Can I Still Get The Top 3 Rankings In A Google Search?

Is It Possible Do Dominate Search Engine Rankings?

SEO domination in the past suggested that it was possible to dominate a keyword search by obtaining the top three listings in the Search Engine Results Pages (SERPs). In fact this was entirely possible especially in small population geographic target areas, or for less competitive key terms. We’ve been able to achieve these results for several client websites in several niches. .

Our website for Vancouver WA SEO, continues to rank at the very top of Google SERPs both for Organic SEO and for Google Local Search, aka Maps Listings. Since the latest Google algorithm update, our site has increased in visibility, according to SEMRush:

We get top visibility for our website, we can get your website top rankings and top visibility on Google search engine from Vancouver WA SEO

Once again, Google has now changed the rules, by limiting the top tier results to two listings for a website. That includes all web pages and, perhaps, subdomains as well. We have more on this topic; from Search Metrics – here is information about the latest Google Algorithm update.

Site Diversity Update Analysis
Is Google Limiting Multiple Rankings?

With its Site Diversity Update, Google want to show a wider range of websites in its search results. From now on, domains
should no longer be able to occupy more than two ranking positions on a single SERP. In this post, we take a look at how
much diversity has really been created and we also analyze the connection between search intent and site diversity, as well
as examining the added relevance this update gives to SERP Features like images, videos and Featured Snippets.

Site Diversity Update announced on June 6, 2019

As is now commonplace, Google, via Danny Sullivan, used its Search Liaison twitter account to announce that a change
had been made to its search results.

How much impact has the Diversity Update had?

The concept of the Diversity Update is clear – to limit the number of domains appearing with multiple URLs in the SERPs. This raises the question of how widespread this before the update. How common was it to find the search results flooded with organic rankings from a single domain?

To provide an answer, we have compared the search results for a set of thousands of keywords from March 2019, a few months before the update, with June 2019, just after the Diversity Update was announced by Google. For each keyword, we can measure the diversity of the search results according to the maximum number of URLs in the top 10 that belong to a single domain.

The main developments are:

  • Keywords returning more than 3 URLs from one domain in the top 10 are effectively zero, down from 1.8%
  • Three URLs from one domain now appear for just 3.5% of keywords, a drop of almost half from 6.7%
  • The proportion of keywords for which two URLs from a single domain are displayed, has risen slightly: from 43.6% before the update to 44.2% afterwards.
  • The drop in keywords returning multiple URLs for one domain has meant that now just over half (52.3%, up from 47.9%) of searches return ten different domains in the top 10 rankings.

Read more: Google Site Diversity Update.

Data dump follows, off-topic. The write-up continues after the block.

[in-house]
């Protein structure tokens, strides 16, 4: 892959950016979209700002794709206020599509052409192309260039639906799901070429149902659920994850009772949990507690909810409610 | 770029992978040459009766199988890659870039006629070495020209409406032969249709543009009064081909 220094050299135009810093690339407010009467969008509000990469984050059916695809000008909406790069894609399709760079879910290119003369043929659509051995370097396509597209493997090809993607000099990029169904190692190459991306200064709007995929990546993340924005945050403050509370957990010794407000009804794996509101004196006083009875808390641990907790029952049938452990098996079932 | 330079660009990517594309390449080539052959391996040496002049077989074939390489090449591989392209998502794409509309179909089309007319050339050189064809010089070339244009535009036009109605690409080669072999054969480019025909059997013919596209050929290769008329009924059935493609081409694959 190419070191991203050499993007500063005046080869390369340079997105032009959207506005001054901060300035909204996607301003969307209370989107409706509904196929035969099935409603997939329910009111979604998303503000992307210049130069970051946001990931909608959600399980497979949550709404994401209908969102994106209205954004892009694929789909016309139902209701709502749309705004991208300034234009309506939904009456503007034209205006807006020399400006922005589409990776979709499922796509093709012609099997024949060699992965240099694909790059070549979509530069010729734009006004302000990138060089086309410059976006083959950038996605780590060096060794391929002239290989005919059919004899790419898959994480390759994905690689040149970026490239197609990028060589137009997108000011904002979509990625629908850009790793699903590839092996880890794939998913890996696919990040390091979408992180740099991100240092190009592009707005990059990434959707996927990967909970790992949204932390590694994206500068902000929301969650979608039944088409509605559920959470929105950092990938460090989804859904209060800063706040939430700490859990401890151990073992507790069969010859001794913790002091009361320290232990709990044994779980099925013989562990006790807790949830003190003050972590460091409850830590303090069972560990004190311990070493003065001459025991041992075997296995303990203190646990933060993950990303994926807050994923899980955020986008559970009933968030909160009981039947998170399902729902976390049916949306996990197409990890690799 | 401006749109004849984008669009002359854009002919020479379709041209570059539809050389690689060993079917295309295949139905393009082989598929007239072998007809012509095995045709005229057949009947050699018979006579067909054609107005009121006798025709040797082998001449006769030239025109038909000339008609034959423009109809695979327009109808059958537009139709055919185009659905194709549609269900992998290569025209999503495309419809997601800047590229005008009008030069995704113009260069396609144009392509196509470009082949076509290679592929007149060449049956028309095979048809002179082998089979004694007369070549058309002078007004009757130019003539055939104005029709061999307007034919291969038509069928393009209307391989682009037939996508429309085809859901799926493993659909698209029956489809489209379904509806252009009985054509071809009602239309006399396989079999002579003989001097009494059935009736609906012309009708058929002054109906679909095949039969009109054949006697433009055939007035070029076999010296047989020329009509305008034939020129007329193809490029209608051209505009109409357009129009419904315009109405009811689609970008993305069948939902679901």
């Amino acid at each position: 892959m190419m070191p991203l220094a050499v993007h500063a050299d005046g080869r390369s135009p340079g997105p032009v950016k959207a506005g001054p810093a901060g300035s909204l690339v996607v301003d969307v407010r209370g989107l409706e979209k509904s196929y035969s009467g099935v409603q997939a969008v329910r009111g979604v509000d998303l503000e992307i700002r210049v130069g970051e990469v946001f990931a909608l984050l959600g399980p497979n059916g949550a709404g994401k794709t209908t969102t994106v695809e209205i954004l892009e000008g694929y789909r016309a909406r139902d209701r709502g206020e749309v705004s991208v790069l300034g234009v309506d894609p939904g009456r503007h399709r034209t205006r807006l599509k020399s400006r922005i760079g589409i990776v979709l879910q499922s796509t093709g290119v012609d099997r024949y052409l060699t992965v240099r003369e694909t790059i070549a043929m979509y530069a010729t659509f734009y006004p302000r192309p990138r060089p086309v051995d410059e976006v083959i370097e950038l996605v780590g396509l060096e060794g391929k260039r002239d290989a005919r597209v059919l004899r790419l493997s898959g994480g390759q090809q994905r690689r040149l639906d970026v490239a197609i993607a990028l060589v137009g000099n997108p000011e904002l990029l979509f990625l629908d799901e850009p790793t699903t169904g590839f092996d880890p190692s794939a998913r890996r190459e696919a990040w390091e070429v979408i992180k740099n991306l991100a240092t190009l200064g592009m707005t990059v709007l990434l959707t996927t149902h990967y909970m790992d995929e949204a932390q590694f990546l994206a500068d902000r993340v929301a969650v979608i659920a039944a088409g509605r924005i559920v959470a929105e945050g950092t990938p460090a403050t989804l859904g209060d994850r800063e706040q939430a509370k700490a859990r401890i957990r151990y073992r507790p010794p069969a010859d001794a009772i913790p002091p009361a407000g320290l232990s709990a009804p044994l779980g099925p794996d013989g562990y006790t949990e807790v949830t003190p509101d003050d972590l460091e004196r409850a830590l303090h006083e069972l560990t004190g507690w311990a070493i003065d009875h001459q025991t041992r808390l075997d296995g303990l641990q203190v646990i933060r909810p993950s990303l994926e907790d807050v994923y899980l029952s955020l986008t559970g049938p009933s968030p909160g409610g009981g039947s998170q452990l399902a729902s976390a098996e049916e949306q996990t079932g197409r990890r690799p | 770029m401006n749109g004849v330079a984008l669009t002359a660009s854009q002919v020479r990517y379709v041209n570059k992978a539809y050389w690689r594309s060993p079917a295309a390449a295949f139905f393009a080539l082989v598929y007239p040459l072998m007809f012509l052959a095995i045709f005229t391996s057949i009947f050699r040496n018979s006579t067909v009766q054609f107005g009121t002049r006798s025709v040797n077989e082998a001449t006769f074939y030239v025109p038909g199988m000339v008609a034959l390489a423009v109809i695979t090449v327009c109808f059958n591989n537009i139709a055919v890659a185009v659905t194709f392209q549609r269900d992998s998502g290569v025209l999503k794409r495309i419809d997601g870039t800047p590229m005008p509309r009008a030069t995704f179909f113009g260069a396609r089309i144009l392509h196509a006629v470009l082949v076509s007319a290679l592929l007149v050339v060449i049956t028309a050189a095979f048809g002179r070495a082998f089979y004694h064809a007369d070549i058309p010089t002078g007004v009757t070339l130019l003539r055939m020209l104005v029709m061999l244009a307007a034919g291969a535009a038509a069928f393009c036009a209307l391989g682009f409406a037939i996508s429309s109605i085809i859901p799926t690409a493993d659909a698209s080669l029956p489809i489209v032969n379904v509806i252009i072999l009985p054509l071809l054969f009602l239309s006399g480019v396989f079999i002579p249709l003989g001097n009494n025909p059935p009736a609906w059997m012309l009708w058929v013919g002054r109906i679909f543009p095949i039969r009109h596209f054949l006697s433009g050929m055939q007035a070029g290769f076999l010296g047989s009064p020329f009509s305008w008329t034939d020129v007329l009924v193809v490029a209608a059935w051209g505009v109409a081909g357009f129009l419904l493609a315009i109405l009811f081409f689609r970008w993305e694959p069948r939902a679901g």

Our research for sites we manage indicates several #1 and #2 rankings for the identical keyword. We cannot locate any combination of keywords and geographical modifiers where our clients, or any other website, has three consecutive listings at the top of the Search Engine Results Pages (SERPS).

Here’s more information on Google’s web site diversity ranking algorithm in an article by Dr. Peter J. Meyers at MOZ.

Did Google’s Site Diversity Update Live Up to its Promise?

On June 6th, on the heels of a core update, Google announced that a site diversity update was also rolling out. This update offered a unique opportunity, because site diversity is something we can directly measure. Did Google deliver on their promise, or was this announcement mostly a PR play?

There are a lot of ways to measure site diversity, and we’re going to dive pretty deep into the data. If you can’t wait, here’s the short answer — while Google technically improved site diversity, the update was narrowly targeted and we had to dig to find evidence of improvement.

How did average diversity improve?

Using the 10,000-keyword MozCast set, we looked at the average diversity across page-one SERPs. Put simply, we measured how many unique sub-domains were represented within each results page. Since page one of Google can have less than ten organic results, this was expressed as a percentage — specifically, the ratio of unique sub-domains to total organic results on the page.

Read more at Google’s New Site Diversity Algorithm.

How Can You Help Me Get Top Rankings?

This may come as a bit of a surprise, but most of our clients get at one listing in the top 3 for their most important target key words. While other SEO companies struggle to get their client sites onto the first page, at Vancouver WA SEO, our goal is more likely to see how many spots we can get in the top 3 listings for target keywords. Very often we’ve been able to achieve a clean sweep of the #1, #2, and #3 rankings. If Google is going to limit us to the top 2 listings, well, we’ll take it!.

Find out how we can help you get the best visibility for your website, boost traffic to your site and get more people contacting your business and purchasing your products or services:
Schedule an Appointment for a free consultation.

More information about: Vancouver Wa SEO at the Local SEO Vancouver WA web page.